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RE: Personal comments on Speech Recognition Grammar Spec last call

From: Andrew Hunt <andrew.hunt@speechworks.com>
Date: Thu, 21 Feb 2002 22:29:26 -0500
To: "Martin Duerst" <duerst@w3.org>, <www-voice@w3.org>
Message-ID: <NEBBIPBPMMJJJOKAKJHNGEMMEEAA.andrew.hunt@speechworks.com>

Thank you again for your detailed comments on the SRGS document.
We've addressed all the issues you raised.  All but a handful of
changes have been applied to the document now available at:

  [W3C Member only]

For non-W3C members, the Voice Browser is working towards an updated
publication of the specification in the coming weeks.

Would you kindly let us know if we have not satisfactorily addressed
the issues or if you see further issues for us to consider.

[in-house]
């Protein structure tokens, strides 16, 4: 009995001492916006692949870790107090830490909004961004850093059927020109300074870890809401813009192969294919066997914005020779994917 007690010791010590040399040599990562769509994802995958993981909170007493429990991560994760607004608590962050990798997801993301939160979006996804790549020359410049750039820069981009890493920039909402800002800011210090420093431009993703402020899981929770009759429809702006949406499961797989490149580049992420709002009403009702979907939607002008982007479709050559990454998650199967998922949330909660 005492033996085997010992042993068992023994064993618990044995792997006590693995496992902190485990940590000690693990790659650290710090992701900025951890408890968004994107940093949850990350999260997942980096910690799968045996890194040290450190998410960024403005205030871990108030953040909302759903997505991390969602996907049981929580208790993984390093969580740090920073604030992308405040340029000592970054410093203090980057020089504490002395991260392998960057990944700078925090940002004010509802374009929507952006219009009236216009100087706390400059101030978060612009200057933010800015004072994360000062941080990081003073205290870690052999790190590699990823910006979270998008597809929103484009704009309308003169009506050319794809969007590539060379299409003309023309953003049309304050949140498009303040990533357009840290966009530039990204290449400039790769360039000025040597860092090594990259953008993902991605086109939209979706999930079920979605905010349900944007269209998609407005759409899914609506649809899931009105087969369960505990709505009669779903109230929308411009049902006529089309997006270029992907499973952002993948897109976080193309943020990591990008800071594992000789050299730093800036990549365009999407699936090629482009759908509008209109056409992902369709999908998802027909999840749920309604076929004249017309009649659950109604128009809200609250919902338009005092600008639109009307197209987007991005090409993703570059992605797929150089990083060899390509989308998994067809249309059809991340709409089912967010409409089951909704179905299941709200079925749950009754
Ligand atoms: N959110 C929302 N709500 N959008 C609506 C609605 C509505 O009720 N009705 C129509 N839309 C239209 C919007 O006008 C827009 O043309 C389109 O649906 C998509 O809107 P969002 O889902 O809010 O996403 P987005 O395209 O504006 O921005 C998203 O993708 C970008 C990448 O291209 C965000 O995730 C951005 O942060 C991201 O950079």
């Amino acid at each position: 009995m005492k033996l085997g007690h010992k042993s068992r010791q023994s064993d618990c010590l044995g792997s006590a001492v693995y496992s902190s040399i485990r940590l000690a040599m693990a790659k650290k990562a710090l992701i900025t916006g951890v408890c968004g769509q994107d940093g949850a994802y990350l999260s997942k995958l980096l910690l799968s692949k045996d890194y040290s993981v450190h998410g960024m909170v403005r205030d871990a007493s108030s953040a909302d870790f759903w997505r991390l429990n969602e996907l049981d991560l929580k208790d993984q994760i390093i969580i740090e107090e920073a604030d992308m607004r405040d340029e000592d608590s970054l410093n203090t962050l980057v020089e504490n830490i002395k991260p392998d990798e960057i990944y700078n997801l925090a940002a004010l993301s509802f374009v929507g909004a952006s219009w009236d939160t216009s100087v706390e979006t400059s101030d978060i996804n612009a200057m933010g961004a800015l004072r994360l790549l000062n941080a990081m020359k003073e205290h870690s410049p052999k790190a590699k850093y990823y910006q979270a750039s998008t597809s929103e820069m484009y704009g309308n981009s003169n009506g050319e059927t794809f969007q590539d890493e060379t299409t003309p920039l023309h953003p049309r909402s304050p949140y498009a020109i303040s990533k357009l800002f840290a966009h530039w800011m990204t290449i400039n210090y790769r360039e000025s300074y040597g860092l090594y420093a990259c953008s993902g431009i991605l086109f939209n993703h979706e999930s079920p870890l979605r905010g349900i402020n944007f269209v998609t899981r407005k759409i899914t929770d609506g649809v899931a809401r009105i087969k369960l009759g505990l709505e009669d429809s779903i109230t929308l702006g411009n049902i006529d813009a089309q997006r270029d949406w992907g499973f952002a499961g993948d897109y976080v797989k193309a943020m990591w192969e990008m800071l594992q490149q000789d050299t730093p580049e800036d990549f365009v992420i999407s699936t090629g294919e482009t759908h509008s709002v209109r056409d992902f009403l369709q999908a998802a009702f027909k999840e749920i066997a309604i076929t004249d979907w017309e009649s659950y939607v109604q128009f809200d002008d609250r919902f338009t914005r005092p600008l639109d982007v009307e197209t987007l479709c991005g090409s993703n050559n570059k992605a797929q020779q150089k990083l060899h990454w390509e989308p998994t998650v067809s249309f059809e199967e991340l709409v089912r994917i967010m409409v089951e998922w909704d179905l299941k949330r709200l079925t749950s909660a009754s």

Andrew Hunt
  Lead Editor, SRGS

> -----Original Message-----
> From: www-voice-request@w3.org [mailto:www-voice-request@w3.org]On
> Behalf Of Martin Duerst
> Sent: Tuesday, October 09, 2001 4:39 AM
> To: www-voice@w3.org
> Subject: Personal comments on Speech Recognition Grammar Spec last call
> Dear Voice Browser WG,
> Below please find my personal comments to the last call
> of your Speech Recognition Grammar WD of August 20.
> Please note that I am not subscribed to www-voice@w3.org,
> so please make sure you include my address in responses.
> 1) 1.1: The term DTMF appears many times before it is introduced.
>     Please give its expansion/explanation the first time it appears.